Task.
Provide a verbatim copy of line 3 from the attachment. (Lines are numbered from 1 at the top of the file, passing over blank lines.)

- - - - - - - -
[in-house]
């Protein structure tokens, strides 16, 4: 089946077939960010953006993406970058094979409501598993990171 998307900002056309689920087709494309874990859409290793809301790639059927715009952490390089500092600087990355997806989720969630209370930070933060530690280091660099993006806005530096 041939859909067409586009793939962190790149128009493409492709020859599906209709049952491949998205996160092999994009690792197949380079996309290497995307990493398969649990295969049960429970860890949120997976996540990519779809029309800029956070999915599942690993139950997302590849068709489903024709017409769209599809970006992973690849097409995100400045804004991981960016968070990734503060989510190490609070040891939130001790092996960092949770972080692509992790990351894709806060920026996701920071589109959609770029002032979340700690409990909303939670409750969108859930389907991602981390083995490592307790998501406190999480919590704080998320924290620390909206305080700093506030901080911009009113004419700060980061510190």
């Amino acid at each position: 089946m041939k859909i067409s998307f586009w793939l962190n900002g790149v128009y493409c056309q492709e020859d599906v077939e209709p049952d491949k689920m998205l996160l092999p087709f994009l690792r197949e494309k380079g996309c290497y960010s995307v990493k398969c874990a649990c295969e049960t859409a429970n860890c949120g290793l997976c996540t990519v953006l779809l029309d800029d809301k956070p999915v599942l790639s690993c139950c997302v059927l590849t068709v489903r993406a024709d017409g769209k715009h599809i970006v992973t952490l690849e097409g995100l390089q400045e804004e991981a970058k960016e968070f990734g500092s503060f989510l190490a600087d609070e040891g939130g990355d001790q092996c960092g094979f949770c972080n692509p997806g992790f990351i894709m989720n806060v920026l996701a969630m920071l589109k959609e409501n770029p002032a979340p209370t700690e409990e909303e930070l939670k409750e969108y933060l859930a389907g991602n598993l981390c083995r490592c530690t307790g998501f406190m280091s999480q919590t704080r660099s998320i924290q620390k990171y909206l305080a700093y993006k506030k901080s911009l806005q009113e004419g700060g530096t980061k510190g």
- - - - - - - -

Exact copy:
């Amino acid at each position: 089946m041939k859909i067409s998307f586009w793939l962190n900002g790149v128009y493409c056309q492709e020859d599906v077939e209709p049952d491949k689920m998205l996160l092999p087709f994009l690792r197949e494309k380079g996309c290497y960010s995307v990493k398969c874990a649990c295969e049960t859409a429970n860890c949120g290793l997976c996540t990519v953006l779809l029309d800029d809301k956070p999915v599942l790639s690993c139950c997302v059927l590849t068709v489903r993406a024709d017409g769209k715009h599809i970006v992973t952490l690849e097409g995100l390089q400045e804004e991981a970058k960016e968070f990734g500092s503060f989510l190490a600087d609070e040891g939130g990355d001790q092996c960092g094979f949770c972080n692509p997806g992790f990351i894709m989720n806060v920026l996701a969630m920071l589109k959609e409501n770029p002032a979340p209370t700690e409990e909303e930070l939670k409750e969108y933060l859930a389907g991602n598993l981390c083995r490592c530690t307790g998501f406190m280091s999480q919590t704080r660099s998320i924290q620390k990171y909206l305080a700093y993006k506030k901080s911009l806005q009113e004419g700060g530096t980061k510190g």